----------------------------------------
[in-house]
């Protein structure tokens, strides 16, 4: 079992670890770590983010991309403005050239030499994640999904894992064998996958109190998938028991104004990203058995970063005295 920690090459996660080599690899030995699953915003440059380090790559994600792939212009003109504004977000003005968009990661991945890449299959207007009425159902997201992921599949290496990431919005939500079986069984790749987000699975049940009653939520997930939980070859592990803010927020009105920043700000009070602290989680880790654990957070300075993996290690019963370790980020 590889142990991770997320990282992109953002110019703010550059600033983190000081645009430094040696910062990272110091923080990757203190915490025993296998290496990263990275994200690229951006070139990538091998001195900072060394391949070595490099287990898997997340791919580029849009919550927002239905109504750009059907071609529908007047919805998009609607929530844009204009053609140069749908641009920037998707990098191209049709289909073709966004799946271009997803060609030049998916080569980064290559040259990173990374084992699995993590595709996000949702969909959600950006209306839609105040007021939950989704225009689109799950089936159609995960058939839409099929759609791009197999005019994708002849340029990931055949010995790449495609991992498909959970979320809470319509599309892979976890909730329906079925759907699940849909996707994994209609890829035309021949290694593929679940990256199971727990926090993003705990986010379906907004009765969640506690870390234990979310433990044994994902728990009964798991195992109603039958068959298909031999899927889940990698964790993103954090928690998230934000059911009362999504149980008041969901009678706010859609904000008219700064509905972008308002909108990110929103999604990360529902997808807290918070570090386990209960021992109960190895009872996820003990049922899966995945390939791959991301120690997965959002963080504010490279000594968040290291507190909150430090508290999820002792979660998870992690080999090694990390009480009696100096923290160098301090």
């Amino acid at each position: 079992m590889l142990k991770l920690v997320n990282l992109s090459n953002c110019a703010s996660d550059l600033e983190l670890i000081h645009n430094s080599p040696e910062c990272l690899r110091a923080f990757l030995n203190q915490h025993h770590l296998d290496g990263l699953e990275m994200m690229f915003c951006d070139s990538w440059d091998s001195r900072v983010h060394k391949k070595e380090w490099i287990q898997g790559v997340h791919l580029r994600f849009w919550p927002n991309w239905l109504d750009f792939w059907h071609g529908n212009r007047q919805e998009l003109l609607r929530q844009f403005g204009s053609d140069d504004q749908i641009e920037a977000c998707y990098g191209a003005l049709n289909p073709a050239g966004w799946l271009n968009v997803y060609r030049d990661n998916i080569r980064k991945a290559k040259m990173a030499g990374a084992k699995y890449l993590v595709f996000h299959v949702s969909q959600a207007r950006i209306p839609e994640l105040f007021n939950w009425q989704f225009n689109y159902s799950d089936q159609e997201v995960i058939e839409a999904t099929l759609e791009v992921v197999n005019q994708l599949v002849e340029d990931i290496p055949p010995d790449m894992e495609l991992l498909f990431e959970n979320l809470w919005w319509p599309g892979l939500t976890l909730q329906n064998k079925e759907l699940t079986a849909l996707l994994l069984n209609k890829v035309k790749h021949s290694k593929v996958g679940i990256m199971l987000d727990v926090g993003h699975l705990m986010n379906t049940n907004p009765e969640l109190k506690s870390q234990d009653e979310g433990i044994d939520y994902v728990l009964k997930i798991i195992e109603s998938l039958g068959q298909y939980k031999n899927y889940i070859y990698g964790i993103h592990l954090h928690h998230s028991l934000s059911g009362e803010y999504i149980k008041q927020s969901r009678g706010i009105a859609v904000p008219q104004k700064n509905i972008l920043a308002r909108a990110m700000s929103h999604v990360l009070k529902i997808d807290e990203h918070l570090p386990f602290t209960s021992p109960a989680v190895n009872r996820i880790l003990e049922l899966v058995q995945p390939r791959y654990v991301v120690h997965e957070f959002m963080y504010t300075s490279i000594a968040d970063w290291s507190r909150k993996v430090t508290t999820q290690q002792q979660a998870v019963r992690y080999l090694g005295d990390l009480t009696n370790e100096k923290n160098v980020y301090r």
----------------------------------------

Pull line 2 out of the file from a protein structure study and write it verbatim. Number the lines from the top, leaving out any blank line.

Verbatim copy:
């Protein structure tokens, strides 16, 4: 079992670890770590983010991309403005050239030499994640999904894992064998996958109190998938028991104004990203058995970063005295 920690090459996660080599690899030995699953915003440059380090790559994600792939212009003109504004977000003005968009990661991945890449299959207007009425159902997201992921599949290496990431919005939500079986069984790749987000699975049940009653939520997930939980070859592990803010927020009105920043700000009070602290989680880790654990957070300075993996290690019963370790980020 590889142990991770997320990282992109953002110019703010550059600033983190000081645009430094040696910062990272110091923080990757203190915490025993296998290496990263990275994200690229951006070139990538091998001195900072060394391949070595490099287990898997997340791919580029849009919550927002239905109504750009059907071609529908007047919805998009609607929530844009204009053609140069749908641009920037998707990098191209049709289909073709966004799946271009997803060609030049998916080569980064290559040259990173990374084992699995993590595709996000949702969909959600950006209306839609105040007021939950989704225009689109799950089936159609995960058939839409099929759609791009197999005019994708002849340029990931055949010995790449495609991992498909959970979320809470319509599309892979976890909730329906079925759907699940849909996707994994209609890829035309021949290694593929679940990256199971727990926090993003705990986010379906907004009765969640506690870390234990979310433990044994994902728990009964798991195992109603039958068959298909031999899927889940990698964790993103954090928690998230934000059911009362999504149980008041969901009678706010859609904000008219700064509905972008308002909108990110929103999604990360529902997808807290918070570090386990209960021992109960190895009872996820003990049922899966995945390939791959991301120690997965959002963080504010490279000594968040290291507190909150430090508290999820002792979660998870992690080999090694990390009480009696100096923290160098301090």